Evesham Quest A620 review
As a contender for the most powerful notebook, the Evesham Quest A620 has a lot going for it. Its primary weapon is AMD’s flagship dual-core processor, the Athlon 64 FX-60, making its debut in the world of notebooks. Its two cores clock in at 2.6GHz and each has 1MB of Level 2 cache, so it only just falls short of being the equivalent of two FX-57s. This obviously requires significant cooling, hence the same huge chassis as the Rock and SavRow, but with a benchmark score of 1.25 it’s 10 per cent faster than any other notebook we’ve tested.
Having left our 2D benchmarks in ruins, the Quest A620 swaggered onto our real-world gaming tests with similar results. Like the SavRow, it uses a 256MB nVidia GeForce Go 7800 GTX card, which really benefits from being paired which such a powerful CPU. On our standard 1,280 x 1,024 settings, it averaged 67fps in Far Cry and 91fps in Half-Life 2, but it can be pushed much harder. Raising the resolution to its native 1,680 x 1,050 and switching on HDR dropped the frame rate in Far Cry to a still playable 37fps and Half-Life 2 remained smooth at 80fps.
The CPU is ably assisted by 1GB of RAM, and there are two 100GB hard disks for a very respectable amount of storage space. The DVD writer will also burn to dual-layer discs at 4x, and there are slots for most media card types: SD/MMC, Memory Stick/Pro/Duo, CompactFlash, SmartMedia and Microdrive.
The chassis itself is identical in its ports and features to the others, with the only real difference being the resolution, which can’t quite match that of the SavRow. Evesham is also testing an internal mini-PCI TV tuner card (£60 exc VAT), which – if it works to Evesham’s satisfaction – will be the perfect partner for Windows Media Center Edition.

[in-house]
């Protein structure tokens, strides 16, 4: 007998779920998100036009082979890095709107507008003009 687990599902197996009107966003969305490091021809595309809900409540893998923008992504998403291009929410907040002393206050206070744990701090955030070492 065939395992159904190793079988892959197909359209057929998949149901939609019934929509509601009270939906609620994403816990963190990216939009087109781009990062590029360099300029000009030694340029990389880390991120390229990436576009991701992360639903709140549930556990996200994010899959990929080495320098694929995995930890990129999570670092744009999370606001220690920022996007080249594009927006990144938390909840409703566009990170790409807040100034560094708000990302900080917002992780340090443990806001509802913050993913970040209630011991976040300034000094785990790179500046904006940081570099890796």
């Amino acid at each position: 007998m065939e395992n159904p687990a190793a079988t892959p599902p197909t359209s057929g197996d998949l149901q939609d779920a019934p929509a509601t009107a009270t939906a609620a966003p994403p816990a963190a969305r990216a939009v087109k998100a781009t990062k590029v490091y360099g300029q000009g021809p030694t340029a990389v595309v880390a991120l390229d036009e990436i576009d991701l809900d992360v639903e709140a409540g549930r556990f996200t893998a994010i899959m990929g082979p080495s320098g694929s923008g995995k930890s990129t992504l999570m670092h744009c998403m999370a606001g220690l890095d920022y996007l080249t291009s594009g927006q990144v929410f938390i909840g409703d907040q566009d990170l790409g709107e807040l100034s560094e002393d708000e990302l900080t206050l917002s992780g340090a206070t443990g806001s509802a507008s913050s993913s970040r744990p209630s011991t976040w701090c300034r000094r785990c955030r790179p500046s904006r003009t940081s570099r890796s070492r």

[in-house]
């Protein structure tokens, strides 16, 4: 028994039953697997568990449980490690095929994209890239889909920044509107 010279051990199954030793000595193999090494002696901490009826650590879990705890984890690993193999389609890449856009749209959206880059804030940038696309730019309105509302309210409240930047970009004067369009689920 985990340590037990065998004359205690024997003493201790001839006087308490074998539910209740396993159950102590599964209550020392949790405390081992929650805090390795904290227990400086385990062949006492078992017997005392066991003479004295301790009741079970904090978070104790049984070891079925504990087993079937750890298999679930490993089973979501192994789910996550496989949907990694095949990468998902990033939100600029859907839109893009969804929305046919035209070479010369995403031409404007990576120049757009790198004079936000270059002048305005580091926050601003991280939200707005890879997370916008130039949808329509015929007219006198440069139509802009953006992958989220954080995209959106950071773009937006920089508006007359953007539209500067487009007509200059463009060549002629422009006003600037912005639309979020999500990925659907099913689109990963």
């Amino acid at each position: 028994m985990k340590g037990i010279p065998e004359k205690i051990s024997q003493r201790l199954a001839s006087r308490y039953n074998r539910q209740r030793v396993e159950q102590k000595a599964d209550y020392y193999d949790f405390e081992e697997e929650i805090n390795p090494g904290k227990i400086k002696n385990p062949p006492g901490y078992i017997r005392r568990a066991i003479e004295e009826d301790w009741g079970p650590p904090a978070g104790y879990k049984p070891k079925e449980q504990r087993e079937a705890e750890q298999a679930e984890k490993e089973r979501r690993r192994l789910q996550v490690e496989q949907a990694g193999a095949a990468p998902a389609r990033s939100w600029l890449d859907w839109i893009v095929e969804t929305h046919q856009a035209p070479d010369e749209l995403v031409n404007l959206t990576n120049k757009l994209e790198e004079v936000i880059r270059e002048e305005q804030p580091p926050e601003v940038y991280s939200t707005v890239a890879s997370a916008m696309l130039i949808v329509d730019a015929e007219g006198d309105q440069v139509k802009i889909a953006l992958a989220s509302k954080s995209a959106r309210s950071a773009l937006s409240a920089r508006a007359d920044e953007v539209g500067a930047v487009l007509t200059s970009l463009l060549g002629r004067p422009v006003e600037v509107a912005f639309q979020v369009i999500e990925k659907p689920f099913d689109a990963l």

Unfortunately, as with all three of these Clevo systems, the speaker volume is disappointing and the sound quality is a little muffled. Also, the battery will give you only one-and-a-half hours under light use, so the Quest isn’t a great traveller. However, this barely drops at all under intensive use, so you’ll get one hour, 20 minutes of whatever activity you choose before it dies on you.
This and the weight are the obvious disadvantages when compared to Core-based notebooks – for example, the Acer TravelMate 8204WLMi weighs 3kg and lasted for almost three hours in our light-use tests. It’s also much more expensive, with the Acer costing just £1,499 plus VAT. But in return, you get astonishing performance both in 2D and in 3D, 200GB of hard disk space and two years’ on-site cover plus one year’s return-to-base support. If it’s stunning power you’re after and money is no object, this Evesham is the obvious choice.
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